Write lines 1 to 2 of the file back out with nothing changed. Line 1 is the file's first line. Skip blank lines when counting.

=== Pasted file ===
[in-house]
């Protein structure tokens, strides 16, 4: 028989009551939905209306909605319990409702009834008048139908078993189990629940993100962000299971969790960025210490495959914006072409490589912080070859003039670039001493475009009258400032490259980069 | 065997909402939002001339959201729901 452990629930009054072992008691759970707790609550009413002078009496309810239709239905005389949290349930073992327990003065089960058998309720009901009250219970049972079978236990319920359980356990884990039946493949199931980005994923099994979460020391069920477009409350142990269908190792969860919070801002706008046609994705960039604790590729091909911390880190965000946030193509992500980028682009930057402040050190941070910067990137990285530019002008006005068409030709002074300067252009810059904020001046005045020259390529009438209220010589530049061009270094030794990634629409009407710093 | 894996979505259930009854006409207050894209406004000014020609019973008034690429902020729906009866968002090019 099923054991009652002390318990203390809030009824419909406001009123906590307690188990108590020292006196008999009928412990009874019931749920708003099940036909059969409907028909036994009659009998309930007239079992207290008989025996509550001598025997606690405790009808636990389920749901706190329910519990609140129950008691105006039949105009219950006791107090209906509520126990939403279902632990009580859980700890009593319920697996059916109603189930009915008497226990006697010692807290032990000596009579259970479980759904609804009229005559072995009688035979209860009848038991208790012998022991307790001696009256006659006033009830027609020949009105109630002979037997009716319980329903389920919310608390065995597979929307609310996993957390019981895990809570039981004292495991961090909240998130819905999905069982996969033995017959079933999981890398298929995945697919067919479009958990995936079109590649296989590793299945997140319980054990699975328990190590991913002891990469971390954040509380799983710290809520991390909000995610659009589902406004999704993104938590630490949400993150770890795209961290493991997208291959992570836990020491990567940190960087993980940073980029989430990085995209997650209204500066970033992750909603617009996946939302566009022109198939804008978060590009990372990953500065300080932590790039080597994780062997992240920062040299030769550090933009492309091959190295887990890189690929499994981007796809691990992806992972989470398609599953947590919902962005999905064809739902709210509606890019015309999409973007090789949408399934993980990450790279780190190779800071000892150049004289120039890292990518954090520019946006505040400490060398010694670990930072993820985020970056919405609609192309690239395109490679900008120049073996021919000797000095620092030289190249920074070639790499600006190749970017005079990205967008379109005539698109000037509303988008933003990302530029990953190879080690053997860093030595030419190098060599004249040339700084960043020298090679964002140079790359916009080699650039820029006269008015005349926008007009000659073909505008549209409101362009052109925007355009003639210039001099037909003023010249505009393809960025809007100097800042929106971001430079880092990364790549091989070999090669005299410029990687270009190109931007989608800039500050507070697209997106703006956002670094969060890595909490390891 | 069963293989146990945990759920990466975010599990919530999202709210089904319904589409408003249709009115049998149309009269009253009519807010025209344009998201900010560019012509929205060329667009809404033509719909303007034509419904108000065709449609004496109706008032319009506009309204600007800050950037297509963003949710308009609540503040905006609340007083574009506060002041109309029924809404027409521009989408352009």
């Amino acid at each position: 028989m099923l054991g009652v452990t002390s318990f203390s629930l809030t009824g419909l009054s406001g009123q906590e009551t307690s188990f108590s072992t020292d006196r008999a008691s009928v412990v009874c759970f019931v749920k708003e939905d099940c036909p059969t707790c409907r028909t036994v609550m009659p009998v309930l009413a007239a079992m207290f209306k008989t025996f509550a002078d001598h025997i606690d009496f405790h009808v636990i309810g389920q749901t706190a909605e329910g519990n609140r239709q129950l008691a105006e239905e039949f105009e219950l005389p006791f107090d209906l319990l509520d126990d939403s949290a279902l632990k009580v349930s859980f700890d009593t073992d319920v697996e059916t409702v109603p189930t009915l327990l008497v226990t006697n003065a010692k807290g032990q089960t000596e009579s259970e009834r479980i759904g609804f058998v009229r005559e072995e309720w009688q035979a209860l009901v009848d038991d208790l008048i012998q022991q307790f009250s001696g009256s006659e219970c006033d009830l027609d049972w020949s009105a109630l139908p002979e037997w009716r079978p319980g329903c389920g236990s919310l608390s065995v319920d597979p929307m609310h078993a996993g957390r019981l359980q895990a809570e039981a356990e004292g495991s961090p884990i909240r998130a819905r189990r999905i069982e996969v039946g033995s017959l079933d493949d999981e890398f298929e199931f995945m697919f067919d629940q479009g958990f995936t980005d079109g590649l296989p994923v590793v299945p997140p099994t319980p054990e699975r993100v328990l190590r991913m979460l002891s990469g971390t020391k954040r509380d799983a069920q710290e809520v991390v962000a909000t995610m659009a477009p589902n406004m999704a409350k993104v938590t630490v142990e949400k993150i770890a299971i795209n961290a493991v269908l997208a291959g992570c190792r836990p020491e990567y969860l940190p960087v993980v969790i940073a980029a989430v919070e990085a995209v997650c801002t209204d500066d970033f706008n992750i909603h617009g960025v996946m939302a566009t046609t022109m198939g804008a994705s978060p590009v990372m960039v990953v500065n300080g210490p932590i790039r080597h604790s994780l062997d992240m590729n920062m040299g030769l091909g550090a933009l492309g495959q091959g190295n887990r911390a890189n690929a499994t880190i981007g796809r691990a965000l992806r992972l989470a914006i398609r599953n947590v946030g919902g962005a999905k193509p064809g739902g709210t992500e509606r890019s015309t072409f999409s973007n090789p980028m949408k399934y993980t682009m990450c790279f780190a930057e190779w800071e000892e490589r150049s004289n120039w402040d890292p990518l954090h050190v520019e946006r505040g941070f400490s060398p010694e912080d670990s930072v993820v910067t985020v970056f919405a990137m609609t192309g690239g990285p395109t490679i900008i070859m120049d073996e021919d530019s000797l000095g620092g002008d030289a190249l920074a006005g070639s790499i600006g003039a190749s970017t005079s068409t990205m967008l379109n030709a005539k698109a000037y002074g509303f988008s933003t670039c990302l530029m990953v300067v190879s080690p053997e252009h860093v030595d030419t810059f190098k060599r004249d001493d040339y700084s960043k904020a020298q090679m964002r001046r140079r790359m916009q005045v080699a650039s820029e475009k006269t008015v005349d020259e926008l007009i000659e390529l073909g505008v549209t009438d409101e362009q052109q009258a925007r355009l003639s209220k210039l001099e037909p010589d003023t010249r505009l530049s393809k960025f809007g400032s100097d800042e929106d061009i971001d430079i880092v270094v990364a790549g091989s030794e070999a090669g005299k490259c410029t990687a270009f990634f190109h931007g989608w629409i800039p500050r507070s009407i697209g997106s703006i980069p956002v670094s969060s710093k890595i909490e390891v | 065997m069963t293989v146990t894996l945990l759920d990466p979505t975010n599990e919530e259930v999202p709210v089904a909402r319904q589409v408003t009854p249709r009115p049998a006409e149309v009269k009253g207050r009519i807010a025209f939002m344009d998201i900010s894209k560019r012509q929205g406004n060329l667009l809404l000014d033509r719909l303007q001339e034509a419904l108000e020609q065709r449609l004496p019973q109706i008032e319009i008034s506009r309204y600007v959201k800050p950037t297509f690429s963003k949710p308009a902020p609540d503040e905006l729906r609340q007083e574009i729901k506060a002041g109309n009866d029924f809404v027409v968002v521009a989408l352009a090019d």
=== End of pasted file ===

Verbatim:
[in-house]
């Protein structure tokens, strides 16, 4: 028989009551939905209306909605319990409702009834008048139908078993189990629940993100962000299971969790960025210490495959914006072409490589912080070859003039670039001493475009009258400032490259980069 | 065997909402939002001339959201729901 452990629930009054072992008691759970707790609550009413002078009496309810239709239905005389949290349930073992327990003065089960058998309720009901009250219970049972079978236990319920359980356990884990039946493949199931980005994923099994979460020391069920477009409350142990269908190792969860919070801002706008046609994705960039604790590729091909911390880190965000946030193509992500980028682009930057402040050190941070910067990137990285530019002008006005068409030709002074300067252009810059904020001046005045020259390529009438209220010589530049061009270094030794990634629409009407710093 | 894996979505259930009854006409207050894209406004000014020609019973008034690429902020729906009866968002090019 099923054991009652002390318990203390809030009824419909406001009123906590307690188990108590020292006196008999009928412990009874019931749920708003099940036909059969409907028909036994009659009998309930007239079992207290008989025996509550001598025997606690405790009808636990389920749901706190329910519990609140129950008691105006039949105009219950006791107090209906509520126990939403279902632990009580859980700890009593319920697996059916109603189930009915008497226990006697010692807290032990000596009579259970479980759904609804009229005559072995009688035979209860009848038991208790012998022991307790001696009256006659006033009830027609020949009105109630002979037997009716319980329903389920919310608390065995597979929307609310996993957390019981895990809570039981004292495991961090909240998130819905999905069982996969033995017959079933999981890398298929995945697919067919479009958990995936079109590649296989590793299945997140319980054990699975328990190590991913002891990469971390954040509380799983710290809520991390909000995610659009589902406004999704993104938590630490949400993150770890795209961290493991997208291959992570836990020491990567940190960087993980940073980029989430990085995209997650209204500066970033992750909603617009996946939302566009022109198939804008978060590009990372990953500065300080932590790039080597994780062997992240920062040299030769550090933009492309091959190295887990890189690929499994981007796809691990992806992972989470398609599953947590919902962005999905064809739902709210509606890019015309999409973007090789949408399934993980990450790279780190190779800071000892150049004289120039890292990518954090520019946006505040400490060398010694670990930072993820985020970056919405609609192309690239395109490679900008120049073996021919000797000095620092030289190249920074070639790499600006190749970017005079990205967008379109005539698109000037509303988008933003990302530029990953190879080690053997860093030595030419190098060599004249040339700084960043020298090679964002140079790359916009080699650039820029006269008015005349926008007009000659073909505008549209409101362009052109925007355009003639210039001099037909003023010249505009393809960025809007100097800042929106971001430079880092990364790549091989070999090669005299410029990687270009190109931007989608800039500050507070697209997106703006956002670094969060890595909490390891 | 069963293989146990945990759920990466975010599990919530999202709210089904319904589409408003249709009115049998149309009269009253009519807010025209344009998201900010560019012509929205060329667009809404033509719909303007034509419904108000065709449609004496109706008032319009506009309204600007800050950037297509963003949710308009609540503040905006609340007083574009506060002041109309029924809404027409521009989408352009």